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History of Education Timeline from 1600's to Today
Transcript of History of Education Timeline from 1600's to Today
God is the
center of their
lives, laws, and
customs. 1635 - The first formal, free school offered to all children. The Roxbury Latin School was formed by the Puritans. "Grammar Children" quizzed on information from Biblical Scriptures at home and school. 1601 - "The Poor Law"
put the apprenticeship
"on the job" training
system into effect.
Boys started at ages as
young as 9 after
finishing a "Dame"
school. 1638 - The 1st printing press arrived. 1639 - The First
established: Harvard @ Cambridge. Latin Grammer schools only
for boys of certain social class. 1642 - The Massachusetts Act of 1642. Required all parents and masters (of apprentices) to teach their children how to read to assure that they knew the principals of religion and the capital laws of the common wealth. Parents were to educate their children in the home. 1648 - The
expanded to include
girls. 1690 - "New
textbooks printed in Boston by Benjiman Harris. 1690 - John Locke
published "Essay Concerning Human Understanding". This essay has had a great impact on American Education.
1647 - Old Deluder Satan Act - required towns of 50 + families to hire a schoolmaster to teach children to read & write. Towns of 100+ families were required to hire a grammar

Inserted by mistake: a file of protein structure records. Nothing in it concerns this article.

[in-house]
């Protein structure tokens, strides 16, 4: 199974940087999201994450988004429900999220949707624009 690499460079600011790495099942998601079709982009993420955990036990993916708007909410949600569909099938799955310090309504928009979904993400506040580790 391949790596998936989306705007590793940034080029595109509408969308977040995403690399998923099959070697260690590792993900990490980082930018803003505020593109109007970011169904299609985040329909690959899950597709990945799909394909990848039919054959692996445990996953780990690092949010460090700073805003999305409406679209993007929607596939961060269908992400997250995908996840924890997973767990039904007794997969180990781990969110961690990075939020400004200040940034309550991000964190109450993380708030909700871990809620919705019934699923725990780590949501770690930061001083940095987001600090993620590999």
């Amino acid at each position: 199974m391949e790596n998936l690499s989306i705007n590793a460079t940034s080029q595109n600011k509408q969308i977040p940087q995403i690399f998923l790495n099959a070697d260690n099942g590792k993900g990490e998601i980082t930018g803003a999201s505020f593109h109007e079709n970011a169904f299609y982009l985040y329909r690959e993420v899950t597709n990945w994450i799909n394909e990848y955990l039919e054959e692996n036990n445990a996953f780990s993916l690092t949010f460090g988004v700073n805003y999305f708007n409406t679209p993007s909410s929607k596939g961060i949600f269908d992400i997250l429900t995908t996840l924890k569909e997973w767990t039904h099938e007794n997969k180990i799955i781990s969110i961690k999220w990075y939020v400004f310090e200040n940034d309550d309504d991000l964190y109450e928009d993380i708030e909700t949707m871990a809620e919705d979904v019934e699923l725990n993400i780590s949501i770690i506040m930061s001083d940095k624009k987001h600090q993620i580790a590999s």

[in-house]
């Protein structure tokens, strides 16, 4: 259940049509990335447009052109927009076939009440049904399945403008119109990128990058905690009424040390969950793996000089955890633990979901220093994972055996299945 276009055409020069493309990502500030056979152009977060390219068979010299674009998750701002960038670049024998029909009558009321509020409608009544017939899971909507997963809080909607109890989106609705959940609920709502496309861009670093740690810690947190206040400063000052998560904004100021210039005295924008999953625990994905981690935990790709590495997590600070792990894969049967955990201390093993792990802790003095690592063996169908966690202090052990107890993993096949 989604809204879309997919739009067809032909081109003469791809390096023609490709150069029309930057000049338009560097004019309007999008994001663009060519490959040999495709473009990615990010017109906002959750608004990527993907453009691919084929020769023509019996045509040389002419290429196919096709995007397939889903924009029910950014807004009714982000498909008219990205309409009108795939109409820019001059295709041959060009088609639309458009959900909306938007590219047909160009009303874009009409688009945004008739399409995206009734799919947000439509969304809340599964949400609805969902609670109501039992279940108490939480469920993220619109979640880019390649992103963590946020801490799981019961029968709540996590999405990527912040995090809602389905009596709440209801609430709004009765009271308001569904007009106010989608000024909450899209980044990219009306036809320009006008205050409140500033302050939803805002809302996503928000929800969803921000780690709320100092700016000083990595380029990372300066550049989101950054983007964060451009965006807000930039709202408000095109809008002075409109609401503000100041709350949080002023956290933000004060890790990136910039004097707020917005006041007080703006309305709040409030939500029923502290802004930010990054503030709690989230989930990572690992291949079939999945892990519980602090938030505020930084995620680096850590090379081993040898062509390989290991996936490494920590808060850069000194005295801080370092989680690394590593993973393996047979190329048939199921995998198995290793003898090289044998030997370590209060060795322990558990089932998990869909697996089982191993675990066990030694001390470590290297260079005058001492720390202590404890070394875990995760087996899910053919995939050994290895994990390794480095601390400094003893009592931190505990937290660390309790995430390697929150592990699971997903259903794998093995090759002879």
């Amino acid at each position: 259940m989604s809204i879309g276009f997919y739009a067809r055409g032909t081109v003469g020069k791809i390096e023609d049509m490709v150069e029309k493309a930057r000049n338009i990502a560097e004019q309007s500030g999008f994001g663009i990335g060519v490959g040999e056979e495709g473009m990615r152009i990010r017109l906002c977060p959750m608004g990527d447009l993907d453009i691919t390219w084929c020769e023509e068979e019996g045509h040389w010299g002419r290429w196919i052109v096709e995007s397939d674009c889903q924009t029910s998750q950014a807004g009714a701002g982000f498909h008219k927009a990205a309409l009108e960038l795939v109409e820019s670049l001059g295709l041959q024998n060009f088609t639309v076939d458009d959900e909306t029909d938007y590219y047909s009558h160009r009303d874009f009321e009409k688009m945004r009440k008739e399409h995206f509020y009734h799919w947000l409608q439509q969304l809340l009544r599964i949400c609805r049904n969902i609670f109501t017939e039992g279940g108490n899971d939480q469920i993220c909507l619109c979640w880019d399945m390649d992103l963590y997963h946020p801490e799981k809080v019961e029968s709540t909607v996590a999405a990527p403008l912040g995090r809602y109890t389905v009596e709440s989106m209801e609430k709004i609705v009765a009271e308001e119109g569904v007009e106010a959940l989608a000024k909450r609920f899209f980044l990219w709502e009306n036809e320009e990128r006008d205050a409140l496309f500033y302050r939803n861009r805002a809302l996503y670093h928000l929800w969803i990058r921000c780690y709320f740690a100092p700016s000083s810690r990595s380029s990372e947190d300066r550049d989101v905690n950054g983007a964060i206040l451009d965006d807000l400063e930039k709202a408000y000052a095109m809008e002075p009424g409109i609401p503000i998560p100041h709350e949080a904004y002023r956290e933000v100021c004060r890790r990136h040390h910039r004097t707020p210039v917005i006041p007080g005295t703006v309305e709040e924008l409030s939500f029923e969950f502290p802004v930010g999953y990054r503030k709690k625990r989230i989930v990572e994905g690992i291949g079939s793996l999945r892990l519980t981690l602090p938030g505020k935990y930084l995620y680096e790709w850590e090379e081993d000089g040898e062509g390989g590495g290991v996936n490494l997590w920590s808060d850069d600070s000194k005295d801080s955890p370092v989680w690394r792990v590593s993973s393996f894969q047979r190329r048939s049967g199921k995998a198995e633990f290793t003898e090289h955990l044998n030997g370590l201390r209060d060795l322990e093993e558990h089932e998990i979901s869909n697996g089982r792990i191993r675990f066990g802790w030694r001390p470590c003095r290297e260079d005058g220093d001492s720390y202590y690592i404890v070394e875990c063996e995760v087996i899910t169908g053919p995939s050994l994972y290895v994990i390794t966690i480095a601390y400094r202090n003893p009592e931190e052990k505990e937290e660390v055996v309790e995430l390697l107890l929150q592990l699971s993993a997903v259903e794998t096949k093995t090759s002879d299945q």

schoolmaster to prepare children to attend Harvard. This
act made education a social responsibility. Many believed that Satan could easily interfere in the lives of those who could not read the scriptures for themselves. For this
reason it was vital to their faith & beliefs that all should know how to read the Bible scriptures. 1693 - John Locke
wrote another publication: "Some Thoughts Concerning
Education" which described his beliefs on education upper class boys. 1731 - 1st Public
Franklin. 1740 - Law
black slaves. 1749 - Proposal of
plan for an English
developed by Benjiman Franklin.
Plan was rejected and failed
but set the stage for schools such as this. 1752 - The St. Matthews
Lutheren School in New
York was founded by
Henry Melchoir Muhlenburg.
Was one of the 1st
"Charity Schools". 1779 - Thomas
Jefferson proposed a two-track educational
system. One for the "laboring"
& one for the "learned". 1782 - Noah Webster recognized the need for schools to have textbooks on American language and experience. He wrote a 3-volume work, of which the first volume is the most "The American Spelling Book". 1785 - Land Ordinance of
1785. Section 16 required
every township in the new
Western Territory to maintain
public schools. 1786 -"Thoughts upon